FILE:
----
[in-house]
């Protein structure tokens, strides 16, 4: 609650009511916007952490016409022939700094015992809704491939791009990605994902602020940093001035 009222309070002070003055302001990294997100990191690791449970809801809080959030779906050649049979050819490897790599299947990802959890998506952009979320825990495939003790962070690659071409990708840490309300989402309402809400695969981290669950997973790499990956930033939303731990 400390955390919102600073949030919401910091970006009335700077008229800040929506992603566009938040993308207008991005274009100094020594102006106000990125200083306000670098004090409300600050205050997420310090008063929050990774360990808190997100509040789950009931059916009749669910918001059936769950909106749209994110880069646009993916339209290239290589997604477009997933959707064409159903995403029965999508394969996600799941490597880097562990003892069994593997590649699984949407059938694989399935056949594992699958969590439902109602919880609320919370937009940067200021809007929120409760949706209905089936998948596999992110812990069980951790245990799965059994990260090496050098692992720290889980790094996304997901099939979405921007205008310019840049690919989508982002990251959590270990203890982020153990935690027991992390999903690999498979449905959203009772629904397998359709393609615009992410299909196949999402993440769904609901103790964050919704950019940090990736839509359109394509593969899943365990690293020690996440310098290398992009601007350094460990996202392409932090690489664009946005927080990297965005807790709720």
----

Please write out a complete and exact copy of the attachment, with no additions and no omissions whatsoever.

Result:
[in-house]
């Protein structure tokens, strides 16, 4: 609650009511916007952490016409022939700094015992809704491939791009990605994902602020940093001035 009222309070002070003055302001990294997100990191690791449970809801809080959030779906050649049979050819490897790599299947990802959890998506952009979320825990495939003790962070690659071409990708840490309300989402309402809400695969981290669950997973790499990956930033939303731990 400390955390919102600073949030919401910091970006009335700077008229800040929506992603566009938040993308207008991005274009100094020594102006106000990125200083306000670098004090409300600050205050997420310090008063929050990774360990808190997100509040789950009931059916009749669910918001059936769950909106749209994110880069646009993916339209290239290589997604477009997933959707064409159903995403029965999508394969996600799941490597880097562990003892069994593997590649699984949407059938694989399935056949594992699958969590439902109602919880609320919370937009940067200021809007929120409760949706209905089936998948596999992110812990069980951790245990799965059994990260090496050098692992720290889980790094996304997901099939979405921007205008310019840049690919989508982002990251959590270990203890982020153990935690027991992390999903690999498979449905959203009772629904397998359709393609615009992410299909196949999402993440769904609901103790964050919704950019940090990736839509359109394509593969899943365990690293020690996440310098290398992009601007350094460990996202392409932090690489664009946005927080990297965005807790709720």